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Why some supermarkets have started rationing eggs

Most actual eggs come from chickens that are treated way worse than this
Most actual eggs come from chickens that are treated way worse than this
Emily Thorson

Suddenly this month, news reports are full of tales of an egg crisis, with headlines like "Egg Shortage Impacts New Hampshire Restaurants" and "Egg Shortage Takes Tippin's French Silk Pie" in Kansas, and dire tales of the affliction crimping Austin's supply of breakfast tacos. You can even read about "7 Protein-Packed Breakfasts to Help You Survive the Egg Shortage." What makes this even more distressing than last spring's lime shortage is the link to a deadly outbreak of avian flu, which raises the specter of eventual transmission to humans and true catastrophe.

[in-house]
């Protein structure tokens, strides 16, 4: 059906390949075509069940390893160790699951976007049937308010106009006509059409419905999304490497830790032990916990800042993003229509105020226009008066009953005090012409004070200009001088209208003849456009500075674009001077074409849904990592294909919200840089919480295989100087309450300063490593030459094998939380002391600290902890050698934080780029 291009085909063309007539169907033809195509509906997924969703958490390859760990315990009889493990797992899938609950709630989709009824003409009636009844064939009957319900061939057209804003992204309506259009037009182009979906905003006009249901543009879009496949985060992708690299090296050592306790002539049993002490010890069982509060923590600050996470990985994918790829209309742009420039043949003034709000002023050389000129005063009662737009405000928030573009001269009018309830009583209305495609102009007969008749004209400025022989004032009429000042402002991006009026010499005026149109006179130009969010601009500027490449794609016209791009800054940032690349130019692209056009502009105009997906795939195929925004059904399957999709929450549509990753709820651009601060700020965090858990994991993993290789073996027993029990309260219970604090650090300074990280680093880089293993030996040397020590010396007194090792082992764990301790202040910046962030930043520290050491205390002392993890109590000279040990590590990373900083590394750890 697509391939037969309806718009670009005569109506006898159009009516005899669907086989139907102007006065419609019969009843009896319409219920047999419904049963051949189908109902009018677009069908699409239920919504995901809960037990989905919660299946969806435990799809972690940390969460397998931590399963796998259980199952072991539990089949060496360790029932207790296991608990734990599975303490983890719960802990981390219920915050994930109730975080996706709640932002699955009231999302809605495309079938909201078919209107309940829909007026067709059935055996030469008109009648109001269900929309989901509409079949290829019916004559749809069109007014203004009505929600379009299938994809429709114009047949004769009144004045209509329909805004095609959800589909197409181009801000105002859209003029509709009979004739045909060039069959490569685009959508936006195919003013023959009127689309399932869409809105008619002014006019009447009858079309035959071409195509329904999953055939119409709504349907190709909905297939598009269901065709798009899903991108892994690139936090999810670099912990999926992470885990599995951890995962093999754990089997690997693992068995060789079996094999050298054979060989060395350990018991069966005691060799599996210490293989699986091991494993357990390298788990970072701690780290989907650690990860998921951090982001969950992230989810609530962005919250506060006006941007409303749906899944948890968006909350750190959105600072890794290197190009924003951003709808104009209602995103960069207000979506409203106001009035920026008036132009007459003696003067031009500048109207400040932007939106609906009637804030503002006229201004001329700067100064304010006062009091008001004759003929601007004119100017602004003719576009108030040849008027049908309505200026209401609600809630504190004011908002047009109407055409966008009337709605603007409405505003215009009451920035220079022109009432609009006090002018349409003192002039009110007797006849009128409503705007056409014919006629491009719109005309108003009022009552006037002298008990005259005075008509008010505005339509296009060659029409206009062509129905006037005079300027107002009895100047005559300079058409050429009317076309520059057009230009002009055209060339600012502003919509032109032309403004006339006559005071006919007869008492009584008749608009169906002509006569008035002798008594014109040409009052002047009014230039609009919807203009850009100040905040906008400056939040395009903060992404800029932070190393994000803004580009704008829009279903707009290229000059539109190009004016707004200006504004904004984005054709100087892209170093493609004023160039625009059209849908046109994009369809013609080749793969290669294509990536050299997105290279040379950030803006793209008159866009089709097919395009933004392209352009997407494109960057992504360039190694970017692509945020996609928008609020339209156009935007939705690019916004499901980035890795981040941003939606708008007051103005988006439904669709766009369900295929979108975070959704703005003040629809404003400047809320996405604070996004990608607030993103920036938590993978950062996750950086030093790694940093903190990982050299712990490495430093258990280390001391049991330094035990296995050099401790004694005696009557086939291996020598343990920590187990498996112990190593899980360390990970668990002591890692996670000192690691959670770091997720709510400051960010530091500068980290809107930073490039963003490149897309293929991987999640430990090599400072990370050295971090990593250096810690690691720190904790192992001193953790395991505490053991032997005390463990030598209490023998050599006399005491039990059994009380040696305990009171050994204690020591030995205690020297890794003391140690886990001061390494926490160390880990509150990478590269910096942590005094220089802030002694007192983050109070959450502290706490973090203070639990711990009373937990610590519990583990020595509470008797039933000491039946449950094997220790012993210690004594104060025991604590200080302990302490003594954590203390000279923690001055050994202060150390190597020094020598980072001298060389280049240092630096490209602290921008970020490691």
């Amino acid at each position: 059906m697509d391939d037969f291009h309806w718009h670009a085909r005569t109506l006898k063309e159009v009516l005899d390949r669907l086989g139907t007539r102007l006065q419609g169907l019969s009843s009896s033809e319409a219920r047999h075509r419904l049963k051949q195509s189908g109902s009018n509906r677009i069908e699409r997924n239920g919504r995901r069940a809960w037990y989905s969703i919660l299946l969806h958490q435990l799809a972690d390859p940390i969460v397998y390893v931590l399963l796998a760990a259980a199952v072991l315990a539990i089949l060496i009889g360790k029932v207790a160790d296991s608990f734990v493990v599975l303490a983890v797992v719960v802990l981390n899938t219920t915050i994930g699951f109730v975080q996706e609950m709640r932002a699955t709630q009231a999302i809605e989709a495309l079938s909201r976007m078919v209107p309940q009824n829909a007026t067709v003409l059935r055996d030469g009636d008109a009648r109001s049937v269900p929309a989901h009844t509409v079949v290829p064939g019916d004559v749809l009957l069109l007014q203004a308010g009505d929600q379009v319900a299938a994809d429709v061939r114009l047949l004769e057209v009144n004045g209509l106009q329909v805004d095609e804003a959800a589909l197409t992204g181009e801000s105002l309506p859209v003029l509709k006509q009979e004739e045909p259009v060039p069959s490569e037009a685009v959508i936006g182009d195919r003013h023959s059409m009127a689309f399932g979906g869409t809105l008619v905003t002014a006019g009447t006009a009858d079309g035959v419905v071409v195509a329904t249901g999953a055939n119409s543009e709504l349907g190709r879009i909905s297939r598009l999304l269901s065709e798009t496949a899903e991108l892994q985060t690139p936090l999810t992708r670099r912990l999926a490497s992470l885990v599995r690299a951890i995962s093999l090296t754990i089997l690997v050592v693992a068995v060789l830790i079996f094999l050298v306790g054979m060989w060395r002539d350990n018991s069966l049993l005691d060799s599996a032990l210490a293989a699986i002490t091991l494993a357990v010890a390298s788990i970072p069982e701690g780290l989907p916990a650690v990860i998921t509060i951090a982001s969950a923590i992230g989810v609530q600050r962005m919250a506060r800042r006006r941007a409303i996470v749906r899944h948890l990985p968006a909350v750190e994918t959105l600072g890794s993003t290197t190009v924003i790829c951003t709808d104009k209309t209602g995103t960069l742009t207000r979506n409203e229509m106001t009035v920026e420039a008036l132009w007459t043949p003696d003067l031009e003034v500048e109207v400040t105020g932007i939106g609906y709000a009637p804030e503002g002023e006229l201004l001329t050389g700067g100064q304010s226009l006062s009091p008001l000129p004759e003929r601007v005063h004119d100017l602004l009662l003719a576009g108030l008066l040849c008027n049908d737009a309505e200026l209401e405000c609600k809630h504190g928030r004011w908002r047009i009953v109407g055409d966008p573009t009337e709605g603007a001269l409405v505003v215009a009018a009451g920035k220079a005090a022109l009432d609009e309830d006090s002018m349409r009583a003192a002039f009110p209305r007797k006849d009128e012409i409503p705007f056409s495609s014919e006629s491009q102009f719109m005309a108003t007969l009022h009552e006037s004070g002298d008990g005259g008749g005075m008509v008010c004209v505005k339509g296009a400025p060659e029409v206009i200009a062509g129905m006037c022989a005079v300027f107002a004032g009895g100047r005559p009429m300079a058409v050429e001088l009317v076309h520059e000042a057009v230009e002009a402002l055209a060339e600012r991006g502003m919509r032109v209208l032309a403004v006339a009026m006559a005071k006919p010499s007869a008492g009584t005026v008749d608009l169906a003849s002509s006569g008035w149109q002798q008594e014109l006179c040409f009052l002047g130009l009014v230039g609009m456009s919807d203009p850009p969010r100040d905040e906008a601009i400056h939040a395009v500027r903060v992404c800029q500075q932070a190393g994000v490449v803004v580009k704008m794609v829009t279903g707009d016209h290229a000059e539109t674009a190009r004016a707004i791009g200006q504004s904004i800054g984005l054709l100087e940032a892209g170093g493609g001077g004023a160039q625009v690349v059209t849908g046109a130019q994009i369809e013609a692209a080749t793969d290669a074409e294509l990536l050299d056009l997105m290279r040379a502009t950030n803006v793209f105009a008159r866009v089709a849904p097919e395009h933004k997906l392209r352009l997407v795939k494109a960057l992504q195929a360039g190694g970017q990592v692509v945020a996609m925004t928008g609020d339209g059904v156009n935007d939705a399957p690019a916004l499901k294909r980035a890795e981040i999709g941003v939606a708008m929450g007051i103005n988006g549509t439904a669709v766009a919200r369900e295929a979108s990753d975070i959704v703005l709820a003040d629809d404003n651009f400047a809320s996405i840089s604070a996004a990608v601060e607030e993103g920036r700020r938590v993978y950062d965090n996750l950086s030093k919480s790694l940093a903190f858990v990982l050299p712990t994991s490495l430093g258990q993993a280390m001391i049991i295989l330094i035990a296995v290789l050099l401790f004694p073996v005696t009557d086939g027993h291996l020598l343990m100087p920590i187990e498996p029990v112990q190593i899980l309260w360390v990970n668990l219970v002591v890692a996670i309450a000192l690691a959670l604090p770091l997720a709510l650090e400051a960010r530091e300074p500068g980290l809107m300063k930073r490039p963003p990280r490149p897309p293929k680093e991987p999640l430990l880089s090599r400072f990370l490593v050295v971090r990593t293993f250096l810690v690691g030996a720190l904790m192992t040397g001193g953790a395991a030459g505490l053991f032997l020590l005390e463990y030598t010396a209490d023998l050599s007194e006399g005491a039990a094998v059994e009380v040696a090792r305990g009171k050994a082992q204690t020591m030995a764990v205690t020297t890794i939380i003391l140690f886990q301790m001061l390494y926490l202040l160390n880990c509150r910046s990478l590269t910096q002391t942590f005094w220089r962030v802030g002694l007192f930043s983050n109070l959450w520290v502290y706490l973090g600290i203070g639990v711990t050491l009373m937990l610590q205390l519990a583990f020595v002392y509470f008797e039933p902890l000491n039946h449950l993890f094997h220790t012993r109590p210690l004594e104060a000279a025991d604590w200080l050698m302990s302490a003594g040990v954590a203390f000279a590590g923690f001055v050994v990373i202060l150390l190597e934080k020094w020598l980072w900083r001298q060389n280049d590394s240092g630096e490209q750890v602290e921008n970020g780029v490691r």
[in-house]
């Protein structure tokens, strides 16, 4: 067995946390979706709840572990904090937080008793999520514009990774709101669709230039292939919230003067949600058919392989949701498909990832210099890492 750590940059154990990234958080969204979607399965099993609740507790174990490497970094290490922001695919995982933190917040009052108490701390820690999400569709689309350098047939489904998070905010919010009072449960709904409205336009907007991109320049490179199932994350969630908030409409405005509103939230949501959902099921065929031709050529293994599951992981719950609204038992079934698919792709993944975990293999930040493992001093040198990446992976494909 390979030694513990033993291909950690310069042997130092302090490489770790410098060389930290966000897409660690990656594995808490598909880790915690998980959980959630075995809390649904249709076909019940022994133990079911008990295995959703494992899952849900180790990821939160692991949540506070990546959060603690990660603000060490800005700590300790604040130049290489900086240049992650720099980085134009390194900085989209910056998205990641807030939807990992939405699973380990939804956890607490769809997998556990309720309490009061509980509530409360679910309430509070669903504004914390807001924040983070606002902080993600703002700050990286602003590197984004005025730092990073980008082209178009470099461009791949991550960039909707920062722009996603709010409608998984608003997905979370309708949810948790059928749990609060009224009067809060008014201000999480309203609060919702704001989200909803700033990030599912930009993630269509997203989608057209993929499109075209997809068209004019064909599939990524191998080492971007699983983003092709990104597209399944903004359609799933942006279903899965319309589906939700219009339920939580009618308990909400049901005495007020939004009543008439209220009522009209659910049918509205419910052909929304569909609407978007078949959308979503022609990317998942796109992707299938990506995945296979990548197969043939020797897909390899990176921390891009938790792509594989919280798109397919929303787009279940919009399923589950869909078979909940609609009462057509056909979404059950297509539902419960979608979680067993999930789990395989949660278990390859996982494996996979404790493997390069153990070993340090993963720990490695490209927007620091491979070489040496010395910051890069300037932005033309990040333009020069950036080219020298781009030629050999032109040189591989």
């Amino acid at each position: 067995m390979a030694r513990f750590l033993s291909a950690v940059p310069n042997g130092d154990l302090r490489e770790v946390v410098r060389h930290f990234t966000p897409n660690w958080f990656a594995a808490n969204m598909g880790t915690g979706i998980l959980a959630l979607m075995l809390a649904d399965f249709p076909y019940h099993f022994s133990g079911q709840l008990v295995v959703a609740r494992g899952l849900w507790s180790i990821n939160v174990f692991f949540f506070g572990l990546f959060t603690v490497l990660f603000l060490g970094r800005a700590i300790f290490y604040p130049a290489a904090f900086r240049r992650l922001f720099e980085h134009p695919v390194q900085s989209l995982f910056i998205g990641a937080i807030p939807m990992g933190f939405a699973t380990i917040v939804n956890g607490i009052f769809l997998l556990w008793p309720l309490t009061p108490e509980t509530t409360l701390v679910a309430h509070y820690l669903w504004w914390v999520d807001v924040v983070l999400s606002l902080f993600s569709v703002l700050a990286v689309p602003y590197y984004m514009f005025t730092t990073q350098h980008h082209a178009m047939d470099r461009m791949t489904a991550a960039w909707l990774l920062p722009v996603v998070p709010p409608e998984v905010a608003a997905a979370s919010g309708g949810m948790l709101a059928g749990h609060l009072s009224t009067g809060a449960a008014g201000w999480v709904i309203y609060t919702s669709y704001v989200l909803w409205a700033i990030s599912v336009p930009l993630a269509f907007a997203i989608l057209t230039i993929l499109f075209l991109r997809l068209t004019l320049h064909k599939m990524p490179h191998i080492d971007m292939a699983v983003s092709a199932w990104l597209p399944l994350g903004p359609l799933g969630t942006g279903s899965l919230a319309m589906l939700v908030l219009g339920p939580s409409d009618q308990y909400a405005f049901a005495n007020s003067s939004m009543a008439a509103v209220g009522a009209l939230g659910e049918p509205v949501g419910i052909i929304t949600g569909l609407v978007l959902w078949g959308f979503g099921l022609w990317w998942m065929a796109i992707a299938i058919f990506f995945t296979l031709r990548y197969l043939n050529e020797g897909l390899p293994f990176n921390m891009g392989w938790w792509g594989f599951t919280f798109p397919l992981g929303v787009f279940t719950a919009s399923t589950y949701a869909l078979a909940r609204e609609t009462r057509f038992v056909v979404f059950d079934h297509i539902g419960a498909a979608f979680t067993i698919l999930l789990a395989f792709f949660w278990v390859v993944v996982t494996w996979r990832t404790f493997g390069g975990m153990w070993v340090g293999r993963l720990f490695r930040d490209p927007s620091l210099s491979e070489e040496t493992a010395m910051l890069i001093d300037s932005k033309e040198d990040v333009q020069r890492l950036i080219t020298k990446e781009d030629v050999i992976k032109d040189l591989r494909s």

But even for all the terrified headlines, actual data proving a shortage is really difficult to come by. Supermarket egg prices were on the high side, but not historically high, at the Bureau of Labor Statistics' latest count, and the New York Times reported that wholesale egg prices have been falling since June 9. In part, the conflicting reports simply reflect the inherent uncertainties involved in collection and dissemination of price data. But they also reveal a national — and, to an extent, global — egg industry that is considerably more complicated than you might think. The eggs you see on your supermarket shelf are just a small slice of the overall industry, and the price quoted there has less to do with the laying habits of chickens than with the wily sales tactics of the retail industry.

Where did the egg crisis come from?